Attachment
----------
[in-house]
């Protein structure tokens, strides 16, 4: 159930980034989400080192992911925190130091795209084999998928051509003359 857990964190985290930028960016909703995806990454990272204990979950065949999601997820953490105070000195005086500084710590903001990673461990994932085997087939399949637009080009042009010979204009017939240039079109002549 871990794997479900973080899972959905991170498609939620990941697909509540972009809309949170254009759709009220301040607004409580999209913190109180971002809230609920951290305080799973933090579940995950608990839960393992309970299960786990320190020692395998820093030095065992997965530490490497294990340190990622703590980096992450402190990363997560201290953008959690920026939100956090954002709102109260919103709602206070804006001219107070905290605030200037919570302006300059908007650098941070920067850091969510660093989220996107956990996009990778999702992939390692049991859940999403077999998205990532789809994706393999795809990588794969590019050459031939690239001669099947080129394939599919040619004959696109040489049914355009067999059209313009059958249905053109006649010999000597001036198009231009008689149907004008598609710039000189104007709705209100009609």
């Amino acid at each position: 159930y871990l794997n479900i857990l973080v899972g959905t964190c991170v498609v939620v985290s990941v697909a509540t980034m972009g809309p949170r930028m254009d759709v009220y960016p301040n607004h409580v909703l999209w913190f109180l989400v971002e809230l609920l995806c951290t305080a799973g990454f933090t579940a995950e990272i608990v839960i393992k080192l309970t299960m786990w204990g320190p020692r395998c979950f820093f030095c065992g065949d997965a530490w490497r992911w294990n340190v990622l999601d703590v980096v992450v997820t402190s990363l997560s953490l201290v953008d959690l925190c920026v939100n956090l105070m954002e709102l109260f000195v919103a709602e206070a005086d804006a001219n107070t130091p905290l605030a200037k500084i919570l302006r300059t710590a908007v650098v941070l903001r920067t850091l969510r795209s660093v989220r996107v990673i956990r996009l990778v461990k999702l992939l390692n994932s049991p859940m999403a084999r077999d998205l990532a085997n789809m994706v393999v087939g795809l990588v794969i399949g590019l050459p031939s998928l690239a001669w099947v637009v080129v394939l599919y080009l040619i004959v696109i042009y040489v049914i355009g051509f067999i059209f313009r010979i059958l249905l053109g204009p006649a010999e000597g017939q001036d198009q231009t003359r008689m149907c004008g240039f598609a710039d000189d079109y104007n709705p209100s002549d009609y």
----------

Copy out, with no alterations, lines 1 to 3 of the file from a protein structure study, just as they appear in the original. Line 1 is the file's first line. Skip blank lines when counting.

[in-house]
């Protein structure tokens, strides 16, 4: 159930980034989400080192992911925190130091795209084999998928051509003359 857990964190985290930028960016909703995806990454990272204990979950065949999601997820953490105070000195005086500084710590903001990673461990994932085997087939399949637009080009042009010979204009017939240039079109002549 871990794997479900973080899972959905991170498609939620990941697909509540972009809309949170254009759709009220301040607004409580999209913190109180971002809230609920951290305080799973933090579940995950608990839960393992309970299960786990320190020692395998820093030095065992997965530490490497294990340190990622703590980096992450402190990363997560201290953008959690920026939100956090954002709102109260919103709602206070804006001219107070905290605030200037919570302006300059908007650098941070920067850091969510660093989220996107956990996009990778999702992939390692049991859940999403077999998205990532789809994706393999795809990588794969590019050459031939690239001669099947080129394939599919040619004959696109040489049914355009067999059209313009059958249905053109006649010999000597001036198009231009008689149907004008598609710039000189104007709705209100009609």
């Amino acid at each position: 159930y871990l794997n479900i857990l973080v899972g959905t964190c991170v498609v939620v985290s990941v697909a509540t980034m972009g809309p949170r930028m254009d759709v009220y960016p301040n607004h409580v909703l999209w913190f109180l989400v971002e809230l609920l995806c951290t305080a799973g990454f933090t579940a995950e990272i608990v839960i393992k080192l309970t299960m786990w204990g320190p020692r395998c979950f820093f030095c065992g065949d997965a530490w490497r992911w294990n340190v990622l999601d703590v980096v992450v997820t402190s990363l997560s953490l201290v953008d959690l925190c920026v939100n956090l105070m954002e709102l109260f000195v919103a709602e206070a005086d804006a001219n107070t130091p905290l605030a200037k500084i919570l302006r300059t710590a908007v650098v941070l903001r920067t850091l969510r795209s660093v989220r996107v990673i956990r996009l990778v461990k999702l992939l390692n994932s049991p859940m999403a084999r077999d998205l990532a085997n789809m994706v393999v087939g795809l990588v794969i399949g590019l050459p031939s998928l690239a001669w099947v637009v080129v394939l599919y080009l040619i004959v696109i042009y040489v049914i355009g051509f067999i059209f313009r010979i059958l249905l053109g204009p006649a010999e000597g017939q001036d198009q231009t003359r008689m149907c004008g240039f598609a710039d000189d079109y104007n709705p209100s002549d009609y």